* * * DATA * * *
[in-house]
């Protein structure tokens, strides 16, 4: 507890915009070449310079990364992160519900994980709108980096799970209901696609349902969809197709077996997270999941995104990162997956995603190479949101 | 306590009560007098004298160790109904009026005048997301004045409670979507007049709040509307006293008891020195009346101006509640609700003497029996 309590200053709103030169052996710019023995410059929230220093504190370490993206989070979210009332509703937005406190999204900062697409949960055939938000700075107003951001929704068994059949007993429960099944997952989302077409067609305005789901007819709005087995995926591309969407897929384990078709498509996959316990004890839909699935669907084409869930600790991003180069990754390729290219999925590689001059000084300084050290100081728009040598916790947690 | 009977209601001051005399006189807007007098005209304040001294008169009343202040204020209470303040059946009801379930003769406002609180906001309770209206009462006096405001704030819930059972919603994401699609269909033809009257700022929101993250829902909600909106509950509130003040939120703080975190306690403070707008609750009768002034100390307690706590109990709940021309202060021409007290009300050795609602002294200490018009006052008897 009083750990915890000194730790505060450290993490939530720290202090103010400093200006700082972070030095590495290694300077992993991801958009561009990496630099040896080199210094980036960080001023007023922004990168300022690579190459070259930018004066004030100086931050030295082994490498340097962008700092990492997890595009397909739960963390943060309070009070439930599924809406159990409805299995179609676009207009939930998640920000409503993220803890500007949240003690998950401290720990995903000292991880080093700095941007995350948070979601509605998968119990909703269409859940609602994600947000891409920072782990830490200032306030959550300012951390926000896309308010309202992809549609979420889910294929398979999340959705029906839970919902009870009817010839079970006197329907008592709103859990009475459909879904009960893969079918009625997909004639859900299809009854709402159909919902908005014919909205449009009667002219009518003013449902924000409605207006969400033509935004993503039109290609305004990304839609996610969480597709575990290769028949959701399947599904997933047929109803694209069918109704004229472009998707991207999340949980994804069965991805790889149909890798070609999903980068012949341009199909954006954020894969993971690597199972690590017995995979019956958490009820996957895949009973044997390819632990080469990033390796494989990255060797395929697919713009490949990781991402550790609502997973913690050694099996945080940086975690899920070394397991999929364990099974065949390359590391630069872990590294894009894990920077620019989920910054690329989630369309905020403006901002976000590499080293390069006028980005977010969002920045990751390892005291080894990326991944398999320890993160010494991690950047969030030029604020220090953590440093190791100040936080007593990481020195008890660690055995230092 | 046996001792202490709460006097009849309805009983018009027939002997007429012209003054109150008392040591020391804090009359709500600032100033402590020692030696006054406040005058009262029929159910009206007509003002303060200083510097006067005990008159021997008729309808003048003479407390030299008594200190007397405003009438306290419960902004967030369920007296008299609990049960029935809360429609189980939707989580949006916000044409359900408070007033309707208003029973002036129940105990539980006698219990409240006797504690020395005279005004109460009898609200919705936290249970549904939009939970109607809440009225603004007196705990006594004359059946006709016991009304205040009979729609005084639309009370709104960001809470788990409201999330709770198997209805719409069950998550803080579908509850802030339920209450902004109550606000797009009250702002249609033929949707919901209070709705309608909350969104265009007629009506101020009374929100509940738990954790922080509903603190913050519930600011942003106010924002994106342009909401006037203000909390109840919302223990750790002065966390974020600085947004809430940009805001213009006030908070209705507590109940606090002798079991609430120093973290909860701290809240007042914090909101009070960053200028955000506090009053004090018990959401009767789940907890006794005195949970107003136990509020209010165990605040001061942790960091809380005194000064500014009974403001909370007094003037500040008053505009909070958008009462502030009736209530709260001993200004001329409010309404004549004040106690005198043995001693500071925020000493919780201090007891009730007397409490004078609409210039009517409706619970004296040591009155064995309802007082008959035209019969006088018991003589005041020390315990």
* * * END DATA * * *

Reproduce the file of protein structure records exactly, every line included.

[in-house]
């Protein structure tokens, strides 16, 4: 507890915009070449310079990364992160519900994980709108980096799970209901696609349902969809197709077996997270999941995104990162997956995603190479949101 | 306590009560007098004298160790109904009026005048997301004045409670979507007049709040509307006293008891020195009346101006509640609700003497029996 309590200053709103030169052996710019023995410059929230220093504190370490993206989070979210009332509703937005406190999204900062697409949960055939938000700075107003951001929704068994059949007993429960099944997952989302077409067609305005789901007819709005087995995926591309969407897929384990078709498509996959316990004890839909699935669907084409869930600790991003180069990754390729290219999925590689001059000084300084050290100081728009040598916790947690 | 009977209601001051005399006189807007007098005209304040001294008169009343202040204020209470303040059946009801379930003769406002609180906001309770209206009462006096405001704030819930059972919603994401699609269909033809009257700022929101993250829902909600909106509950509130003040939120703080975190306690403070707008609750009768002034100390307690706590109990709940021309202060021409007290009300050795609602002294200490018009006052008897 009083750990915890000194730790505060450290993490939530720290202090103010400093200006700082972070030095590495290694300077992993991801958009561009990496630099040896080199210094980036960080001023007023922004990168300022690579190459070259930018004066004030100086931050030295082994490498340097962008700092990492997890595009397909739960963390943060309070009070439930599924809406159990409805299995179609676009207009939930998640920000409503993220803890500007949240003690998950401290720990995903000292991880080093700095941007995350948070979601509605998968119990909703269409859940609602994600947000891409920072782990830490200032306030959550300012951390926000896309308010309202992809549609979420889910294929398979999340959705029906839970919902009870009817010839079970006197329907008592709103859990009475459909879904009960893969079918009625997909004639859900299809009854709402159909919902908005014919909205449009009667002219009518003013449902924000409605207006969400033509935004993503039109290609305004990304839609996610969480597709575990290769028949959701399947599904997933047929109803694209069918109704004229472009998707991207999340949980994804069965991805790889149909890798070609999903980068012949341009199909954006954020894969993971690597199972690590017995995979019956958490009820996957895949009973044997390819632990080469990033390796494989990255060797395929697919713009490949990781991402550790609502997973913690050694099996945080940086975690899920070394397991999929364990099974065949390359590391630069872990590294894009894990920077620019989920910054690329989630369309905020403006901002976000590499080293390069006028980005977010969002920045990751390892005291080894990326991944398999320890993160010494991690950047969030030029604020220090953590440093190791100040936080007593990481020195008890660690055995230092 | 046996001792202490709460006097009849309805009983018009027939002997007429012209003054109150008392040591020391804090009359709500600032100033402590020692030696006054406040005058009262029929159910009206007509003002303060200083510097006067005990008159021997008729309808003048003479407390030299008594200190007397405003009438306290419960902004967030369920007296008299609990049960029935809360429609189980939707989580949006916000044409359900408070007033309707208003029973002036129940105990539980006698219990409240006797504690020395005279005004109460009898609200919705936290249970549904939009939970109607809440009225603004007196705990006594004359059946006709016991009304205040009979729609005084639309009370709104960001809470788990409201999330709770198997209805719409069950998550803080579908509850802030339920209450902004109550606000797009009250702002249609033929949707919901209070709705309608909350969104265009007629009506101020009374929100509940738990954790922080509903603190913050519930600011942003106010924002994106342009909401006037203000909390109840919302223990750790002065966390974020600085947004809430940009805001213009006030908070209705507590109940606090002798079991609430120093973290909860701290809240007042914090909101009070960053200028955000506090009053004090018990959401009767789940907890006794005195949970107003136990509020209010165990605040001061942790960091809380005194000064500014009974403001909370007094003037500040008053505009909070958008009462502030009736209530709260001993200004001329409010309404004549004040106690005198043995001693500071925020000493919780201090007891009730007397409490004078609409210039009517409706619970004296040591009155064995309802007082008959035209019969006088018991003589005041020390315990």